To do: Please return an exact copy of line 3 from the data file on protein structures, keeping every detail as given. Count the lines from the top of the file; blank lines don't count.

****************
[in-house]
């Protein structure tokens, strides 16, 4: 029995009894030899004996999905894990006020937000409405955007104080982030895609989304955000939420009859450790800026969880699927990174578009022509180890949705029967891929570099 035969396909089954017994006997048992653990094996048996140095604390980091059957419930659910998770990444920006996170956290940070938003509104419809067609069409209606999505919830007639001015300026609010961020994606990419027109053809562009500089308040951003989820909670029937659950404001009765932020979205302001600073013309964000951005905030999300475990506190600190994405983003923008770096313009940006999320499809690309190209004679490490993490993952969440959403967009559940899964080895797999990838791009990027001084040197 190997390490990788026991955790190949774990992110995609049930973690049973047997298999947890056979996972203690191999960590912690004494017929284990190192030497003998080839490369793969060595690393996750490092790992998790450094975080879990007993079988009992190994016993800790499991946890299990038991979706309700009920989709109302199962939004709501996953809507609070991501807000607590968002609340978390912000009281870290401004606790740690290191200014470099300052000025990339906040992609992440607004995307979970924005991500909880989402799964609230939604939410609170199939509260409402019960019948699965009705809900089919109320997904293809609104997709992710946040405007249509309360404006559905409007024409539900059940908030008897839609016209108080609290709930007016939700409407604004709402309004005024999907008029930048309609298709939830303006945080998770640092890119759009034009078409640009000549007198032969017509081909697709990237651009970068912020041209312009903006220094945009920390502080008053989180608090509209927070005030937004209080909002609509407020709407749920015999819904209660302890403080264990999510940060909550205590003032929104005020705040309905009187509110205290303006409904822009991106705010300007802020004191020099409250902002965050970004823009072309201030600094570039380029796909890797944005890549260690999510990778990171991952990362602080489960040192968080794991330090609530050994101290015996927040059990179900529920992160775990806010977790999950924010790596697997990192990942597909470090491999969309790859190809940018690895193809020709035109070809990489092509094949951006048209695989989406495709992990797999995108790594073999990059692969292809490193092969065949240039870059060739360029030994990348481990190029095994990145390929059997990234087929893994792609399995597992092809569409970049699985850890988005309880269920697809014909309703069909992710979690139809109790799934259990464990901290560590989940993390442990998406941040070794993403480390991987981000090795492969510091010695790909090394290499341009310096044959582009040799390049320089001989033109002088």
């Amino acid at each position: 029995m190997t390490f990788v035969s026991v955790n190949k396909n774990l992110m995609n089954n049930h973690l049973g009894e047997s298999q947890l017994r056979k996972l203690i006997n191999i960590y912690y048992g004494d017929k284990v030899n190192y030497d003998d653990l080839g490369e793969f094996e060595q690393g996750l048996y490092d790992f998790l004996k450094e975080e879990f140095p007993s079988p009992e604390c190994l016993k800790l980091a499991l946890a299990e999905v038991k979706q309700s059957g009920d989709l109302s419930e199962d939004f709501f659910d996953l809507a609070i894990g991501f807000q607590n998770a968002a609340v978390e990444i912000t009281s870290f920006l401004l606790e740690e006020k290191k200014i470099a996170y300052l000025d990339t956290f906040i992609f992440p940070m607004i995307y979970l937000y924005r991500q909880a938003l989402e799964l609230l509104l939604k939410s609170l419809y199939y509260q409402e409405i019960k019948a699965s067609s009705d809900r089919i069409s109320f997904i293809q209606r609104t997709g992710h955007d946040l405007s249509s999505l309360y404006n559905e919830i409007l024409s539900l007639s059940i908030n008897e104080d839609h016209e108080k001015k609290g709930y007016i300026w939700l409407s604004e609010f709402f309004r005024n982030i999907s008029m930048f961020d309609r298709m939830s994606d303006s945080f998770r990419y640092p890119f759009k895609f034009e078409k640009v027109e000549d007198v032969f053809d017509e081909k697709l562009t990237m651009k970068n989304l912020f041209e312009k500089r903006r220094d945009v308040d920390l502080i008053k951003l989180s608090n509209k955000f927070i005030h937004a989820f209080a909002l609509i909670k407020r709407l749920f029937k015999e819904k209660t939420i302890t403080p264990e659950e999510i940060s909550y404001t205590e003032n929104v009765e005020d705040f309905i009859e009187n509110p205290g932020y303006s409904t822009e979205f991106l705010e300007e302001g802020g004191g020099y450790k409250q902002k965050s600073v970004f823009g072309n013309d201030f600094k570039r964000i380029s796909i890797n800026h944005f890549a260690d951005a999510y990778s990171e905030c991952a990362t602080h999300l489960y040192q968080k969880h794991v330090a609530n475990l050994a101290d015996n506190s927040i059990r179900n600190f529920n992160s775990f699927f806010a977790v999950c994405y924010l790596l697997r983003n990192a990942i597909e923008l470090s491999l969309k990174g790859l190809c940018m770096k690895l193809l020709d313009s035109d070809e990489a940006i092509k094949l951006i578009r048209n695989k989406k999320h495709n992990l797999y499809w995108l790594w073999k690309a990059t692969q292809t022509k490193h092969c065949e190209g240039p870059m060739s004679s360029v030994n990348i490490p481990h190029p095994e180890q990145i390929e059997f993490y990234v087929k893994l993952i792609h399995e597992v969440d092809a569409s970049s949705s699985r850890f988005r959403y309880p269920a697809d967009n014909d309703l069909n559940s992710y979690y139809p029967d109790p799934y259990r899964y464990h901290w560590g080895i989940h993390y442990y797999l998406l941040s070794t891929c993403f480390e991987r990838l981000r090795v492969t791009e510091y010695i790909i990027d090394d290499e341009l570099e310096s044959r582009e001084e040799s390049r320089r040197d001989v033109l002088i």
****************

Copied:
């Amino acid at each position: 029995m190997t390490f990788v035969s026991v955790n190949k396909n774990l992110m995609n089954n049930h973690l049973g009894e047997s298999q947890l017994r056979k996972l203690i006997n191999i960590y912690y048992g004494d017929k284990v030899n190192y030497d003998d653990l080839g490369e793969f094996e060595q690393g996750l048996y490092d790992f998790l004996k450094e975080e879990f140095p007993s079988p009992e604390c190994l016993k800790l980091a499991l946890a299990e999905v038991k979706q309700s059957g009920d989709l109302s419930e199962d939004f709501f659910d996953l809507a609070i894990g991501f807000q607590n998770a968002a609340v978390e990444i912000t009281s870290f920006l401004l606790e740690e006020k290191k200014i470099a996170y300052l000025d990339t956290f906040i992609f992440p940070m607004i995307y979970l937000y924005r991500q909880a938003l989402e799964l609230l509104l939604k939410s609170l419809y199939y509260q409402e409405i019960k019948a699965s067609s009705d809900r089919i069409s109320f997904i293809q209606r609104t997709g992710h955007d946040l405007s249509s999505l309360y404006n559905e919830i409007l024409s539900l007639s059940i908030n008897e104080d839609h016209e108080k001015k609290g709930y007016i300026w939700l409407s604004e609010f709402f309004r005024n982030i999907s008029m930048f961020d309609r298709m939830s994606d303006s945080f998770r990419y640092p890119f759009k895609f034009e078409k640009v027109e000549d007198v032969f053809d017509e081909k697709l562009t990237m651009k970068n989304l912020f041209e312009k500089r903006r220094d945009v308040d920390l502080i008053k951003l989180s608090n509209k955000f927070i005030h937004a989820f209080a909002l609509i909670k407020r709407l749920f029937k015999e819904k209660t939420i302890t403080p264990e659950e999510i940060s909550y404001t205590e003032n929104v009765e005020d705040f309905i009859e009187n509110p205290g932020y303006s409904t822009e979205f991106l705010e300007e302001g802020g004191g020099y450790k409250q902002k965050s600073v970004f823009g072309n013309d201030f600094k570039r964000i380029s796909i890797n800026h944005f890549a260690d951005a999510y990778s990171e905030c991952a990362t602080h999300l489960y040192q968080k969880h794991v330090a609530n475990l050994a101290d015996n506190s927040i059990r179900n600190f529920n992160s775990f699927f806010a977790v999950c994405y924010l790596l697997r983003n990192a990942i597909e923008l470090s491999l969309k990174g790859l190809c940018m770096k690895l193809l020709d313009s035109d070809e990489a940006i092509k094949l951006i578009r048209n695989k989406k999320h495709n992990l797999y499809w995108l790594w073999k690309a990059t692969q292809t022509k490193h092969c065949e190209g240039p870059m060739s004679s360029v030994n990348i490490p481990h190029p095994e180890q990145i390929e059997f993490y990234v087929k893994l993952i792609h399995e597992v969440d092809a569409s970049s949705s699985r850890f988005r959403y309880p269920a697809d967009n014909d309703l069909n559940s992710y979690y139809p029967d109790p799934y259990r899964y464990h901290w560590g080895i989940h993390y442990y797999l998406l941040s070794t891929c993403f480390e991987r990838l981000r090795v492969t791009e510091y010695i790909i990027d090394d290499e341009l570099e310096s044959r582009e001084e040799s390049r320089r040197d001989v033109l002088i």